How John Pagano plans to impact Raiders defense: ‘There is always room for change’


How John Pagano plans to impact Raiders defense: ‘There is always room for change’

ALAMEDA – John Pagano can’t implement his scheme in a week. He can’t import his plays and preferences cultivated during five seasons as Chargers defensive coordinator. Full offseason programs and training camps are required for that.

Raiders defensive coordinator Ken Norton Jr. was fired on Tuesday. Pagano will call his first Raiders game five days later against Denver at Oakland Coliseum. The Raiders’ assistant head coach – defense believes he can impact how the Silver and Black does business.

“There’s always room for change and there’s always room for doing things better,” Pagano said Thursday. “Without telling you our game plan, it’s about how we go out and execute the call, bottom line.”

Head coach Jack Del Rio said the Raiders weren’t playing fast enough. They weren’t creating enough turnovers, weren’t doing well enough on third down and weren’t regularly affecting the quarterback due to a lack of both rush and coverage.

That’s why Norton had to go.

Pagano’s first objective, which must get accomplished in a few days, is getting the Raiders to play with confidence. Then he can add some design wrinkles with some of his personality.

“You have to have that ability of going out there, knowing your assignment and playing faster,” Pagano said. “It’s not to say that there have been times where we’ve simplified things, but taking the thinking out of the game and making them react is, I think, most important. Going out there and playing fast and that’s doing the little extra things, the attention to details of studying and getting those things processed. See ball, go get ball.”

That last sentence sums up how Pagano wants his guys to play. He’s a quality play caller and creative blitzer with a knack making simple plays look complex. He can find and exploit opposing weak links. His defenses have always been good creating pressure and turnovers alike. The Raiders need more of both.

To do that Pagano wants to relieve a player’s mental burden and keep them focused on using talent well.

“The one thing I’ve always stressed and always been about is technique, fundamentals and unbelievable effort,” Pagano said. “I think those three things can get you home.”

The Raiders haven’t been home much as a defense. They’re tied for last with 14 sacks. They’re dead last with six turnovers. They’ve gone 10 games without an interception, the longest single-season drought in NFL history.

A lack of big defensive plays has killed the Raiders this season. It obviously increases points allowed. Good field position has been hard to come by. The offense has to earn everything the hard way. That’s a recipe for losing football, a maddening turn after the Raiders finished second with 30 takeaways last year.

Pagano has a chart listing “MOPs,” short for missed opportunities. There have been many, especially in a secondary he oversaw before this week.

“I talked to these guys this week about we need to do simple better,” Pagano said. “What is simple? It’s fundamentals of covering. It’s tackling. It’s communicating. It’s catching the ball when it comes. We’ve had opportunities. It’s not like we’re out there struggling and straining to dive and layout for the thing. It’s hit us in the hands where we’ve had many, many opportunities.”

Missed opportunities have also plagued a pass rush featuring reigning defensive player of the year Khalil Mack. Pagano brought up a moment early in Sunday’s lost to New England, when Treyvon Hester forced a fumble near three teammates that the Patriots somehow recovered.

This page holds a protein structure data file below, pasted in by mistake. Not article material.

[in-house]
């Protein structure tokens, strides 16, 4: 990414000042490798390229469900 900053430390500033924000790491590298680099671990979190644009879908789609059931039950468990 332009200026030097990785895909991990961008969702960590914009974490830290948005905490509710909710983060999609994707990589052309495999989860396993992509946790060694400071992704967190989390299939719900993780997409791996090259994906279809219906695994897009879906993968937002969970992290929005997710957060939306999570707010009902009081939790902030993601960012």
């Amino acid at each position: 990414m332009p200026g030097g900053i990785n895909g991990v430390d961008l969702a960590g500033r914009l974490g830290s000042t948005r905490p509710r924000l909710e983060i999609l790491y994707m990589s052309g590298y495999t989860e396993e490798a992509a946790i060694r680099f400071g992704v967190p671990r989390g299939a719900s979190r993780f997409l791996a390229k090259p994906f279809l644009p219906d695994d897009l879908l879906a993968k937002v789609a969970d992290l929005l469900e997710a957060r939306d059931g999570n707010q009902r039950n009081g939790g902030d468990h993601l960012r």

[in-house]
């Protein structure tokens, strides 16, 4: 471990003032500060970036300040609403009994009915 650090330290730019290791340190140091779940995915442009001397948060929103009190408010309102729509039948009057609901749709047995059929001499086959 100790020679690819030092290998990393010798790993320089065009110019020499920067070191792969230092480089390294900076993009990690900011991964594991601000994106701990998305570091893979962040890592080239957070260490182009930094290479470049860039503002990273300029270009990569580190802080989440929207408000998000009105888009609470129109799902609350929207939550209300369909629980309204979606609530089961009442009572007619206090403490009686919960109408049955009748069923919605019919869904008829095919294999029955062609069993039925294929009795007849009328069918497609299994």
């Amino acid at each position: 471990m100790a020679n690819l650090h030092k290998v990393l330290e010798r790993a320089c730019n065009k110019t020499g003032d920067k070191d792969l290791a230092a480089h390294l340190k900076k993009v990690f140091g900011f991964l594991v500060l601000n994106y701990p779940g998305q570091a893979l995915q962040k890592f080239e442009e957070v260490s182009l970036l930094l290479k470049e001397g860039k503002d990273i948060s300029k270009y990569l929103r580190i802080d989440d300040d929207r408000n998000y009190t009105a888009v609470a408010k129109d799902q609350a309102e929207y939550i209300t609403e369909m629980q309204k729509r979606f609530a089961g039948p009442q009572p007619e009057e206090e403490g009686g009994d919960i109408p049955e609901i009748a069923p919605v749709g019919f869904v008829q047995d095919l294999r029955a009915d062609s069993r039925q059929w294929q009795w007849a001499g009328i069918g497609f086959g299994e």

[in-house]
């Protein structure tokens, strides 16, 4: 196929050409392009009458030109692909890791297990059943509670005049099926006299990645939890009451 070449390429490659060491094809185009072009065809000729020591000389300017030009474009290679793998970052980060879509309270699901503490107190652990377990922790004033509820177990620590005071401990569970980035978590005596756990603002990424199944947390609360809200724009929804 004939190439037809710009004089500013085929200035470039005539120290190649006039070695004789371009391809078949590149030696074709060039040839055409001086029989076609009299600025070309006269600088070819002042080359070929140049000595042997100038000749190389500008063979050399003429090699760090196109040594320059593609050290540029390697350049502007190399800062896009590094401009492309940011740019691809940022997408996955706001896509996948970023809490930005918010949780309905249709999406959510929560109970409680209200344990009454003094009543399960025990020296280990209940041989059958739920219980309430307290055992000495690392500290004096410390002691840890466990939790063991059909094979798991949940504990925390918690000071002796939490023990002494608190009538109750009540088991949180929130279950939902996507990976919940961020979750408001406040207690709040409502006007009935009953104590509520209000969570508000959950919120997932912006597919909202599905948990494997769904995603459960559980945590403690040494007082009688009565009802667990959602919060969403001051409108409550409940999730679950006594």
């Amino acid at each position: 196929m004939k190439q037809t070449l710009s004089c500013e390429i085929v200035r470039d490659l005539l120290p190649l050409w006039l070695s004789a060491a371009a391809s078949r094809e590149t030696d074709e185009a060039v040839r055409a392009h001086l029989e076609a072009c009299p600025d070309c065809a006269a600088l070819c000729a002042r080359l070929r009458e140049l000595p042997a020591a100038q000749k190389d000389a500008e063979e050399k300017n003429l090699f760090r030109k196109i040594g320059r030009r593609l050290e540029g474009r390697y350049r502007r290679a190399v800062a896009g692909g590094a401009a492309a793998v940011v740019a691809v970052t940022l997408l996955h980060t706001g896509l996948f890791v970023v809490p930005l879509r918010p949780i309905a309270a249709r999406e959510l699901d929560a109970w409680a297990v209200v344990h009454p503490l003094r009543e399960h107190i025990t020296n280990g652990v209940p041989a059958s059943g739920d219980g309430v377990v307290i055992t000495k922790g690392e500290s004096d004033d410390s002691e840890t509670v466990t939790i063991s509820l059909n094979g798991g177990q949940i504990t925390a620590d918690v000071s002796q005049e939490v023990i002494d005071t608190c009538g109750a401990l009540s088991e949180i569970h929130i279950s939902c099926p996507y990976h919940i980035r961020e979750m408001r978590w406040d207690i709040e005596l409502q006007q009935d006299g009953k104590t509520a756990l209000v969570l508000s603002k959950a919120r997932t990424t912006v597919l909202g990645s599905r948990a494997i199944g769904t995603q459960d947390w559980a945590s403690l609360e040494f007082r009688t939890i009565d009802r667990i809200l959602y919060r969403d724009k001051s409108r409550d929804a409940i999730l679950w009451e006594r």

Pagano’s goal is to improve performance. Players must buy in to do that. Khalil Mack and Bruce Irvin headline a large group close to Norton, one with enough pride and professionalism to get behind a new playcaller in Pagano, who could be here long term.

“There is a human element to this,” Pagano said. “We are family. It’s sad any time a member of your family gets dismissed or something. At the end of the day, we have the Broncos coming in here on Sunday and we have to get our minds right to go play this game. That’s something that they’ve done a great job with this week, truly focusing in on what we need to do.”

Irvin, Mack given a day off from Raiders practice


Irvin, Mack given a day off from Raiders practice

ALAMEDA – Khalil Mack and Bruce Irvin were out at Raiders practice Wednesday for the stretching period. Both edge rushers left one-at-a-time during the individual period, which was open to the press, headed into the main building and did not return.

There was no perceived reaction, certainly no surprise, from the coaching staff or players on the field. Irvin and new defensive coordinator John Pagano were seen joking around on the field before practice began in earnest. 

Both Irvin and Mack were given a practice off. A Raiders official called it a day off/rest-type day that was not injury related. The Silver and Black typically practice in pads or shells on Wednesday, but were in jerseys and sweats in the interest of recovery.

This day off's timing did raise an eyebrow.

Wednesday marked the first practice Irvin has missed since training camp. Mack hasn’t missed one in months.

Mack and Irvin’s downtime also came a day after beloved defensive coordinator Ken Norton’s firing.

Several defensive players were upset about Norton's firing, but Mack and Irvin especially were among those loyal to Norton. Mack and Norton developed a bond after the coach was named defensive coordinator in 2015. Norton and Irvin go way back to their days together in Seattle. Irvin credits Norton for helping him get on the right path and stay there.

Neither player was happy Norton got the axe. Irvin made his displeasure clear, tweeting “BULLS***” shortly after news of Norton’s demise broke. Mack told ESPN “I like to keep my thoughts private.” Defensive stars declined comment Wednesday or didn't appear in the locker room when the media was present. 

It isn’t immediately clear if the non-injury related day off was related to Norton’s dismissal. Head coach Jack Del Rio won’t speak to the media again until Friday. New defensive coordinator John Pagano is scheduled to speak Thursday afternoon.

Del Rio addressed the media before Wednesday’s practice, and was asked how he’ll handle players unhappy with the in-season shake-up.

“I don’t try and 'handle' them,” Del Rio said. “I think the biggest thing is to understand the relationship, respect that, give him a little space and then at the end of the day, we’re going to get on with our work. But, I’m human. It wasn’t easy for me either.”